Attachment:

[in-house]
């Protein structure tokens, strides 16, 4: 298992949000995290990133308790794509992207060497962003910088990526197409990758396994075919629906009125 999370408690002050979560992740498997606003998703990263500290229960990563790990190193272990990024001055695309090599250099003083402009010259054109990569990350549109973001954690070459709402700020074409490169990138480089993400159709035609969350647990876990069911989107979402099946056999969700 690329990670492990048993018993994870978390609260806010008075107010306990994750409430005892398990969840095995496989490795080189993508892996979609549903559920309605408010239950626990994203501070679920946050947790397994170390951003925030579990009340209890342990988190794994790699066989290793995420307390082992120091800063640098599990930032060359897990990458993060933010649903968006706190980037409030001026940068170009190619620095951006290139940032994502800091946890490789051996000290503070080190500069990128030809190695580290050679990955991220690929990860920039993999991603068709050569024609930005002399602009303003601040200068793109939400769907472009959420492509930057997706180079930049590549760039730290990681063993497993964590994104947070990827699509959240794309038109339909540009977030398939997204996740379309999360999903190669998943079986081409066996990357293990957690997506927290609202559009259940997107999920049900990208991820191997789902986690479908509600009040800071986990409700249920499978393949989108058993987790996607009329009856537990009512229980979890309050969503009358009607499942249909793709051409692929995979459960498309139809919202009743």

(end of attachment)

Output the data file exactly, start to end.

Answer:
[in-house]
């Protein structure tokens, strides 16, 4: 298992949000995290990133308790794509992207060497962003910088990526197409990758396994075919629906009125 999370408690002050979560992740498997606003998703990263500290229960990563790990190193272990990024001055695309090599250099003083402009010259054109990569990350549109973001954690070459709402700020074409490169990138480089993400159709035609969350647990876990069911989107979402099946056999969700 690329990670492990048993018993994870978390609260806010008075107010306990994750409430005892398990969840095995496989490795080189993508892996979609549903559920309605408010239950626990994203501070679920946050947790397994170390951003925030579990009340209890342990988190794994790699066989290793995420307390082992120091800063640098599990930032060359897990990458993060933010649903968006706190980037409030001026940068170009190619620095951006290139940032994502800091946890490789051996000290503070080190500069990128030809190695580290050679990955991220690929990860920039993999991603068709050569024609930005002399602009303003601040200068793109939400769907472009959420492509930057997706180079930049590549760039730290990681063993497993964590994104947070990827699509959240794309038109339909540009977030398939997204996740379309999360999903190669998943079986081409066996990357293990957690997506927290609202559009259940997107999920049900990208991820191997789902986690479908509600009040800071986990409700249920499978393949989108058993987790996607009329009856537990009512229980979890309050969503009358009607499942249909793709051409692929995979459960498309139809919202009743």